Vegetable Pakora is a popular savory fritter served as snack or appetizer especially in North India. Made of chickpea batter gives the pakoras a unique flavor and their crispy crust encases the different types of vegetables within it.
Recent days they have also started adding chunks of meat for example chicken fritters or fish fritters etc. Pakoras are often street food and sold at various food stalls or chaat bhandars wrapping them in a newspaper cone. They are truly hot, yummy and drizzled with chat masala over to give that zest of taste to the vegetable pakora.
Vegetable pakora has its own unique taste other than the onion pakora or potato fritters and is served with a chilli sauce, mint yoghurt sauce or sweet and sour sauce. It can also be eaten on its own. Vegetable Pakora along with the regular mirchi bajji or plantain bajji are all time favorite snacks throughout India and is ideal and perfect for a rainy day or cocktail party.
They taste exceptional when paired with a cup of hot spicy masala or ordinary Indian Chai (Tea). Vegetable Pakoras are made with different types of vegetables which are nicely combined in a spicy batter (gram flour) and deep-fried until golden brown. Vegetable Pakora is a popular snack prepared during the festival of Holi (colors festival) which is known for its traditional cuisines.
Several scrumptious recipes are prepared in every Indian home on the occasion of Holi. Apart from full course meal, varieties of snacks are prepared on this occasion. Some of the popular snacks include Namak Pare, Dahi Bhalle, Papadi and Vegetable Pakoda.
Made of several vegetables like potato, cabbage, spinach wrapped in chickpea flour or besan, Vegetable Pakoda is an extremely scrumptious light snack that can be served with any sweet dish. It is very easy to prepare and hardly takes half an hour to be ready to be served.
Pakora also commonly known as Pakoda or Bhajji is a fried snack (fritter) popular across South Asia. Pakoras are created by taking one or two ingredients such as onion, eggplant, potato, spinach, plantain, cauliflower, tomato, chilli, or occasionally bread or chicken and dipping them in a batter of gram flour and then deep-frying them.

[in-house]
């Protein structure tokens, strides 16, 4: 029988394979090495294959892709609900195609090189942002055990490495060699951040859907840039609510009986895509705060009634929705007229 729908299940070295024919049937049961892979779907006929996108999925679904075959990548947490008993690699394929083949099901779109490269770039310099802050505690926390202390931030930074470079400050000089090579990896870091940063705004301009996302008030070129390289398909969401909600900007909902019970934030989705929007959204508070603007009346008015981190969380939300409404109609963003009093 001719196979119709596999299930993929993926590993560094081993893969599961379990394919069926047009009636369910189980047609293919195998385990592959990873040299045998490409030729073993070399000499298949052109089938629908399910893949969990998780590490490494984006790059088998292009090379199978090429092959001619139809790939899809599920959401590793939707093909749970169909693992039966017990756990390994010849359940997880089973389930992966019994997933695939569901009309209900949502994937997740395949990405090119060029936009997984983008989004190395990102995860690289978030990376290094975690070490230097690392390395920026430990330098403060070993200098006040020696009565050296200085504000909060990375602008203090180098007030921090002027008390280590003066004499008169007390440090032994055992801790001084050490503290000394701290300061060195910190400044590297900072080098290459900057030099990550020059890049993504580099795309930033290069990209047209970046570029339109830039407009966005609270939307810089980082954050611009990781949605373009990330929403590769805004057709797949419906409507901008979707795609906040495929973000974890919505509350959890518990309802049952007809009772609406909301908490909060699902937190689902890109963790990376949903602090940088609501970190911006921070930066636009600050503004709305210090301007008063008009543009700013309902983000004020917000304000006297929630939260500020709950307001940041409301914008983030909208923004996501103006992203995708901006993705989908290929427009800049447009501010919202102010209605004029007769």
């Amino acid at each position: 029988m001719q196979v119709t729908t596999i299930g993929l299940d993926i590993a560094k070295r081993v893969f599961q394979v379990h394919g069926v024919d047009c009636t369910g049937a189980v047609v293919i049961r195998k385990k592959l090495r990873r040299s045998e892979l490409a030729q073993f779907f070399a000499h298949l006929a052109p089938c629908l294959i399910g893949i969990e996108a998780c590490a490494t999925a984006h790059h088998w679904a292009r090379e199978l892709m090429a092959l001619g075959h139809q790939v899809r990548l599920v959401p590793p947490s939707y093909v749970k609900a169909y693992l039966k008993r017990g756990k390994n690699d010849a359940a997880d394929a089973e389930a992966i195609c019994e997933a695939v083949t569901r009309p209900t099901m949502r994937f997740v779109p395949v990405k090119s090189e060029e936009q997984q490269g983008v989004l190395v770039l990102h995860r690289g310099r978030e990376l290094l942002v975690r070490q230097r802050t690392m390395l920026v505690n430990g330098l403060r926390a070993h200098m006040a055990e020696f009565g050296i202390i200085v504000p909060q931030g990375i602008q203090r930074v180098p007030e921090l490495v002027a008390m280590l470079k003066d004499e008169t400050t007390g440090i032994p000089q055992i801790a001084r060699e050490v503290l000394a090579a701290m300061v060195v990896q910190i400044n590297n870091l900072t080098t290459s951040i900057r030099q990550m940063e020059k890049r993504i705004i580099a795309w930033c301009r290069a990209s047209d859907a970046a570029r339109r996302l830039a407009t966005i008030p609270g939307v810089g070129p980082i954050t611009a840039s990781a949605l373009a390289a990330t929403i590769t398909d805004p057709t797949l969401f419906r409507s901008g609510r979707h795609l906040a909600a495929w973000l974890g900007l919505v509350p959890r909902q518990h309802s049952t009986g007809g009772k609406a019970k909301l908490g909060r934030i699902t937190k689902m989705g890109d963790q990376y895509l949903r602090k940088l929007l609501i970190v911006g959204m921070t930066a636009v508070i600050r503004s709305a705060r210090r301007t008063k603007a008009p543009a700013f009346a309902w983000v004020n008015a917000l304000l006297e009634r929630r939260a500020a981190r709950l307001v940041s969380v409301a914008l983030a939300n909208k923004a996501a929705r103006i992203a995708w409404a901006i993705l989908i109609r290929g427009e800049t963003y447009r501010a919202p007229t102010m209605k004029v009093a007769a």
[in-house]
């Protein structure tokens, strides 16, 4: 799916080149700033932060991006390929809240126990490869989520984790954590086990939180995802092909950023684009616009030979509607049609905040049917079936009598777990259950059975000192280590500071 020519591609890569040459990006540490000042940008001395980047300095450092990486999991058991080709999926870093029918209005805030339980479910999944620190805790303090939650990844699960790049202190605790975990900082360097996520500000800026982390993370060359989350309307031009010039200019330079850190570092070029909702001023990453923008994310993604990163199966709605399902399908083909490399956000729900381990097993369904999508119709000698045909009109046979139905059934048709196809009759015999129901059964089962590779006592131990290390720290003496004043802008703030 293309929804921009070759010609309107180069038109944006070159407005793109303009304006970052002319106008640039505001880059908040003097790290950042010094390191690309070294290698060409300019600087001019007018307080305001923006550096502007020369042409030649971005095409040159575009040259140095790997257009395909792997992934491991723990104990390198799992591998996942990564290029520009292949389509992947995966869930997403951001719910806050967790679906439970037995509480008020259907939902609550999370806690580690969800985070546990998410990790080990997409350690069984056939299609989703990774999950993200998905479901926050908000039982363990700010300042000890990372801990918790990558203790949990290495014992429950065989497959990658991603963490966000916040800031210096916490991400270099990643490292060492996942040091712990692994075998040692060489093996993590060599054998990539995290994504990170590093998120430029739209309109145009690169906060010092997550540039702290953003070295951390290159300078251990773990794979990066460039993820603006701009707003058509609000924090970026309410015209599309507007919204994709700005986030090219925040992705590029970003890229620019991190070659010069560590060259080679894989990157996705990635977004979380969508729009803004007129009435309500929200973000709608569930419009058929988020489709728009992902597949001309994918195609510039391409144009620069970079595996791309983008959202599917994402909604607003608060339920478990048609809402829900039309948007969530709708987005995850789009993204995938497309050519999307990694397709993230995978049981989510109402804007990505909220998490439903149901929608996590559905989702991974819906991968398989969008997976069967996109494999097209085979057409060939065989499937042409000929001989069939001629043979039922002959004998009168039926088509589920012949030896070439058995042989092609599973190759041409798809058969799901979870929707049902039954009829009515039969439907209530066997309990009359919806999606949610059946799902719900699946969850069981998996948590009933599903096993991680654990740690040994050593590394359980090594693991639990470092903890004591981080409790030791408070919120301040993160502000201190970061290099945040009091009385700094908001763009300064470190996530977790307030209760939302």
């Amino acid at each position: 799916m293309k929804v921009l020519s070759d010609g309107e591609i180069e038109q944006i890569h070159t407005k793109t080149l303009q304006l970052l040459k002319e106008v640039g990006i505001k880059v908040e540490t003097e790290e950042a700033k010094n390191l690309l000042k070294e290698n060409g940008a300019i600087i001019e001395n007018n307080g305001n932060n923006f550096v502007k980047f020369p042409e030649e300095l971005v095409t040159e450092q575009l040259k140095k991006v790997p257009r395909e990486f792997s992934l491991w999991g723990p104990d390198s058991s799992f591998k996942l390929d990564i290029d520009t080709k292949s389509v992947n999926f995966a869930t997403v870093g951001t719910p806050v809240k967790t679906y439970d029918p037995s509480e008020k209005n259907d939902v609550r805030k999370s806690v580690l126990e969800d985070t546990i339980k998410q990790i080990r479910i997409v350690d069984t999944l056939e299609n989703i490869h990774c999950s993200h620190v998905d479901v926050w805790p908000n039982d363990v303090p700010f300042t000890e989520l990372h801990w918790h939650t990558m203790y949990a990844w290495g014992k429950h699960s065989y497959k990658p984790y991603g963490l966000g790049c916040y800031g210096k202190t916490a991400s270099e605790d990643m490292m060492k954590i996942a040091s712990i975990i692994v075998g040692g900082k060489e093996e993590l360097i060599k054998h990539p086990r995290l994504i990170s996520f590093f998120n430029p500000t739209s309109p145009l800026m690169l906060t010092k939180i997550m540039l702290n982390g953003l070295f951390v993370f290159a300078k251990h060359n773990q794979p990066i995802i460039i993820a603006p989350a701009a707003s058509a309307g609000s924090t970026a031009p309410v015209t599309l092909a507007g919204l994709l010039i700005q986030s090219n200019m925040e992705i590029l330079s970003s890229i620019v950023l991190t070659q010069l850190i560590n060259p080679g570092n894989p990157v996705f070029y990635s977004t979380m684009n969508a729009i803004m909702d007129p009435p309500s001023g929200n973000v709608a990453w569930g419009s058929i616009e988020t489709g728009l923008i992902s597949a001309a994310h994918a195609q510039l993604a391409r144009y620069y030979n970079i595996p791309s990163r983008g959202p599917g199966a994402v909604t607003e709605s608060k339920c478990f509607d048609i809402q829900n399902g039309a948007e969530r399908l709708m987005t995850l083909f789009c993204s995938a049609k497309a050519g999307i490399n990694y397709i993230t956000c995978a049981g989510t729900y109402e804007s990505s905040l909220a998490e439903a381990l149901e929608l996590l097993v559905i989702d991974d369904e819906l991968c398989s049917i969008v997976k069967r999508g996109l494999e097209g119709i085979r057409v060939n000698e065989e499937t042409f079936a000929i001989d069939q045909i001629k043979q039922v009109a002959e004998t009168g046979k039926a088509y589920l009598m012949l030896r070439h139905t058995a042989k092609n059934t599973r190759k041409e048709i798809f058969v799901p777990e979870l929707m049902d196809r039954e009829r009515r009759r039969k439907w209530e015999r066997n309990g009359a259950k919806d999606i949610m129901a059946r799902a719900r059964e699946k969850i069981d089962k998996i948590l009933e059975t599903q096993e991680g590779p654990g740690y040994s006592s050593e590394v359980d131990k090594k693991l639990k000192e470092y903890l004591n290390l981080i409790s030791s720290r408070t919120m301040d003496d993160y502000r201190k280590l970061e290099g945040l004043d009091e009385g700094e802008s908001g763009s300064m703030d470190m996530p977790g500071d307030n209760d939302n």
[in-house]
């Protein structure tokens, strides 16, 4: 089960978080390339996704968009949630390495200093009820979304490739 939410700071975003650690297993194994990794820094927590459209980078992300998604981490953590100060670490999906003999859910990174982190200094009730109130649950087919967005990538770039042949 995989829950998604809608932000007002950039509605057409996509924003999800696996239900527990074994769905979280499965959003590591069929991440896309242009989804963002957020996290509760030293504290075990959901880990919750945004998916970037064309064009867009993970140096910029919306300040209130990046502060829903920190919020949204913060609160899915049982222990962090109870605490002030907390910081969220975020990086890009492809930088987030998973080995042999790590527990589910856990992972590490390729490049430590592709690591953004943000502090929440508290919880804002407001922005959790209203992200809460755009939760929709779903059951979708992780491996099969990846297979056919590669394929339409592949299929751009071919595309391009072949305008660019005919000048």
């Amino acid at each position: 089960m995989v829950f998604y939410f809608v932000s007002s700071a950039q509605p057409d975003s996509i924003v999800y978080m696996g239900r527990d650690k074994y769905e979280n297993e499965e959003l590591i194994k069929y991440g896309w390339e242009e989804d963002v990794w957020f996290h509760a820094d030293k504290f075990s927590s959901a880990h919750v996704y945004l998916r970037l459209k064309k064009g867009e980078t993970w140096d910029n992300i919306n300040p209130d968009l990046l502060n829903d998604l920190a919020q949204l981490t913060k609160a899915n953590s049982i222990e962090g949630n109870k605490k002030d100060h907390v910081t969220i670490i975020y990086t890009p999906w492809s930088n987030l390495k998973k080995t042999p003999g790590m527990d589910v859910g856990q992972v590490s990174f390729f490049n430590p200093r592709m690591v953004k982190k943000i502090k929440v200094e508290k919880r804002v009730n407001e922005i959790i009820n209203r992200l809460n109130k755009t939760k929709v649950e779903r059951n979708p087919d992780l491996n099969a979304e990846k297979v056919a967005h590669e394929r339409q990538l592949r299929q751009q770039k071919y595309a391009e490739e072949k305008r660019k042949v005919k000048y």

The most popular varieties are palak pakora, made from spinach, paneer pakora, and made from paneer (soft cheese), pyaz pakora, made from onion, and aloo pakora, made from potato. Pakoras are usually served as snacks or appetizers. In Britain, pakoras are popular as a fast food snack, available in Indian and Pakistani restaurants to take-out as an alternative to french fries or kebabs.
For making the Vegetable Pakora, firstly wash and chop all the vegetables like bell pepper, cauliflower, onion etc into large pieces and keep aside. In a mixing bowl add the required quantity of gram flour (chickpeas flour or besan atta), red chilli powder, cumin seeds, asafetida and salt to taste.
Dip each vegetable piece into this batter and deep fry the pakoras. Serve it with your favorite chutney or ketchup. You can also serve pakora as an accompaniment to a curry, or as an appetizer, or on its own, as a satisfying snack.
Tips: While deep frying the pakoras, check that the oil should not be too hot or less hot. You can use almost any vegetable when making these pakoras, such as eggplant, onion, cabbage, bell pepper, and different kinds of chilies! Feel free to experiment your own creativity!
Do try this recipe and kids would surely enjoy the taste and flavor of this dish.
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Pakoras are popular across Pakistan, where they generally resemble those found in India. They are sometimes served in a yoghurt based curry (salan), as a main dish, pakora kari, rather than as separate snacks. In this case the pakoras are generally doughier and are made of chopped potato, onion and chili mixed into the batter, instead of individual fried vegetable slices. Pakoras are also encountered in Afghan cuisine. In Kannada they are called pakoda.